At the request of local residents, the NAACP had filed suit against the school district to provide bus services to black schools. There was little question that "separate but equal" wasn't working. The state spent nearly $400,000 on white schools in the county that served 2,400 students. The black schools got $282,000 and educated nearly three times as many children.
Marshall argued the state should honor its laws on equality, but Waring said he was aiming too low, that segregation by its definition was not equal. Marshall was hesitant to challenge the law of the land in the South. He knew that such a case would be heard by a three-judge panel - and he did not expect to find two sympathetic judges in the South. But Waring insisted.
Briggs v. Elliott would become the first legal challenge to "separate but equal" in the South. When the three-judge panel ruled after a month of testimony, it went exactly as Marshall expected. Only Waring sided with the plaintiffs.
Waring wrote a dissent, arguing that the 14th Amendment to the Constitution was meant to confer blacks full rights of citizens, that segregation was a "unreasonable, unscientific and . unadulterated prejudice."
His arguments, his "passion for justice," would not carry the day. But a Charleston businessman and NAACP leader, Arthur J. Clement Jr., told Waring that he would one day be proven right.
"I have the belief that your dissent today will be the assent in an early tomorrow . and at some later date, the South will raise a monument to you," Clement wrote.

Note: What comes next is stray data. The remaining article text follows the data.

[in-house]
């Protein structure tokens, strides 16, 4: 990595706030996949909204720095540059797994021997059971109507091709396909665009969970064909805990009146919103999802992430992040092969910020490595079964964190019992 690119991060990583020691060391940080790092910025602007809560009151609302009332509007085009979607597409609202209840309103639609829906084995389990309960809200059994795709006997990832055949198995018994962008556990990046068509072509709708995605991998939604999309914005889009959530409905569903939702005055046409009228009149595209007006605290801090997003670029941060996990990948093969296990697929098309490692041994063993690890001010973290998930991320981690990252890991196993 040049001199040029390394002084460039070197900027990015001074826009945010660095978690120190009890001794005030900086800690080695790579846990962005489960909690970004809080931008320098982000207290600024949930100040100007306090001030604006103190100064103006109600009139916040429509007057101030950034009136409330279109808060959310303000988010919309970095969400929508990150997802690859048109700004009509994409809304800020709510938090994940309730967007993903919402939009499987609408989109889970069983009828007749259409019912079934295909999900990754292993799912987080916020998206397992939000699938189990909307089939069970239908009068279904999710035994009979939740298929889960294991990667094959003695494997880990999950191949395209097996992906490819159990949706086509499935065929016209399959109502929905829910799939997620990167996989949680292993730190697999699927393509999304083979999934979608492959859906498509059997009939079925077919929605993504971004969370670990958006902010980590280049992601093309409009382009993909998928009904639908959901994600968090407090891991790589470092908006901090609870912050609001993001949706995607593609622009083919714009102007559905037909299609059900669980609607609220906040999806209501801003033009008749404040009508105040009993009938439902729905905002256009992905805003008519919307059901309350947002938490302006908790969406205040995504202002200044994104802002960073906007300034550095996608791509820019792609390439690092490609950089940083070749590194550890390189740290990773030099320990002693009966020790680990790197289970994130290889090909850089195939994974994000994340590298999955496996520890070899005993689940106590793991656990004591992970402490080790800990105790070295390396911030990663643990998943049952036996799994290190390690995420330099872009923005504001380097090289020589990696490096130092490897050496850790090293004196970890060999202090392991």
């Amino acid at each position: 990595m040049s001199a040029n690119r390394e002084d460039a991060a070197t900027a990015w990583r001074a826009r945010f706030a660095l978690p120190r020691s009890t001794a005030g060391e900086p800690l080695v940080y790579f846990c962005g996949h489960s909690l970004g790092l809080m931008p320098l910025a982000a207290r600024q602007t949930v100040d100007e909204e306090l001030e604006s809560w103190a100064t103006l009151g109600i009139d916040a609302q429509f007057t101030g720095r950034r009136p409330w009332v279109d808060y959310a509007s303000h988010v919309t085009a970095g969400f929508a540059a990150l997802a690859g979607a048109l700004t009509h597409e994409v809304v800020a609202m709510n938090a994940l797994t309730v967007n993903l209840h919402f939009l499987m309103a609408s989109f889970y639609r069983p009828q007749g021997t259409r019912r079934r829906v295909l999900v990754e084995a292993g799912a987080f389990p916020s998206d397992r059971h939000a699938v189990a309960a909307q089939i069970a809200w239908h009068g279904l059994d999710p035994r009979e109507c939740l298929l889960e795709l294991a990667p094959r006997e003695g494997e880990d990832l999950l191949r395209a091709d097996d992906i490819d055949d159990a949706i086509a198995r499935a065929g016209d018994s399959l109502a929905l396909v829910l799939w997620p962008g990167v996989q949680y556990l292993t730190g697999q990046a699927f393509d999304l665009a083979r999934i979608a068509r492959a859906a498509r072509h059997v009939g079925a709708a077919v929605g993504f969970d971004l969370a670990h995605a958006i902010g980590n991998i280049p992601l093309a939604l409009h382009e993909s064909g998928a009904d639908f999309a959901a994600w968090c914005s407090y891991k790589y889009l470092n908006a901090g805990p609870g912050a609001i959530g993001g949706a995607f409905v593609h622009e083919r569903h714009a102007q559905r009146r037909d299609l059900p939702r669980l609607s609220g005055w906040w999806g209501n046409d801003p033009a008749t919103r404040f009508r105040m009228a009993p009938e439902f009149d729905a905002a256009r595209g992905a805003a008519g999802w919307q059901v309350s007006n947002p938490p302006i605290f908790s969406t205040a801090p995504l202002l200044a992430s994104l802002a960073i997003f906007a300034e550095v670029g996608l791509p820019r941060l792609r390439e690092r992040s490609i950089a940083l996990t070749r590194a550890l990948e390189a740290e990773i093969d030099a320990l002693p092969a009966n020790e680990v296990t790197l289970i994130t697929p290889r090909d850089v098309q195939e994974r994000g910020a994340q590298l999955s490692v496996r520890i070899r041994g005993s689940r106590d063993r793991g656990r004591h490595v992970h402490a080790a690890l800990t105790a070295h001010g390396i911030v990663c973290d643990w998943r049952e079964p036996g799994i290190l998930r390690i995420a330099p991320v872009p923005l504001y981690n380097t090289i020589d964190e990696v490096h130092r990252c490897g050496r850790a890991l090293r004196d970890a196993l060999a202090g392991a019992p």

In early 1952, Waring retired from the bench. He and Elizabeth moved to New York City, leaving Charleston forever.
Waring left with the knowledge that something big was on the horizon. He understood that the ruling of any three-judge panel was automatically appealed to the United States Supreme Court. As Gergel notes, Waring had manipulated the system to put the issue of segregation on the docket of the country's highest court.
It was a masterstroke. A year after Waring retired, the U.S. Supreme Court heard the appeal of five school segregation cases, including Briggs v. Elliott, under the title Brown v. Board of Education. And in 1954 the court ruled that state laws requiring separate black and white school districts were unconstitutional.
It was a death knell for segregation, and the beginning of a decade of civil rights victories.
The Supreme Court had relied heavily on Waring's dissent, but did not credit the judge. The justices feared any opinion with Waring's name attached would not be accepted in the South.
But Waring had made a difference, and the right people knew. The day of the ruling, the head of the NAACP visited the retired judge at his apartment to thank him.
Waring became a leading voice in the civil rights movement. In 1957, he appeared on a PBS talk show, "The Open Mind," where he discussed the challenges facing "the new negro" with a young Alabama preacher named Martin Luther King Jr.
Every year, the country was drawing closer and closer to Waring's vision for a country where all men are created equal. He would live to see most of it.
Waring died on Jan. 11, 1968. His final request was to return to Charleston and be buried in Magnolia Cemetery, where so many of his ancestors had been laid to rest.
"Following the death of Judge J. Waties Waring in 1968, The Charleston News and Courier, then edited by his nephew, Thomas R. Waring Jr. (who was also my father), wrote, 'He was a judge of uncommon ability that was recognized and admired by all, regardless of opinion,'" said local attorney Tom Waring, the judge's great-nephew. "Judge Waring's courage in issuing his visionary rulings has been vindicated with the passage of time, and they remain the law of the land."
Waring is not a household name today, but some people have never forgotten his work. When the hearse carrying the judge passed through the gates of Magnolia Cemetery, 200 black residents fell in line behind it and walked Waring to his grave.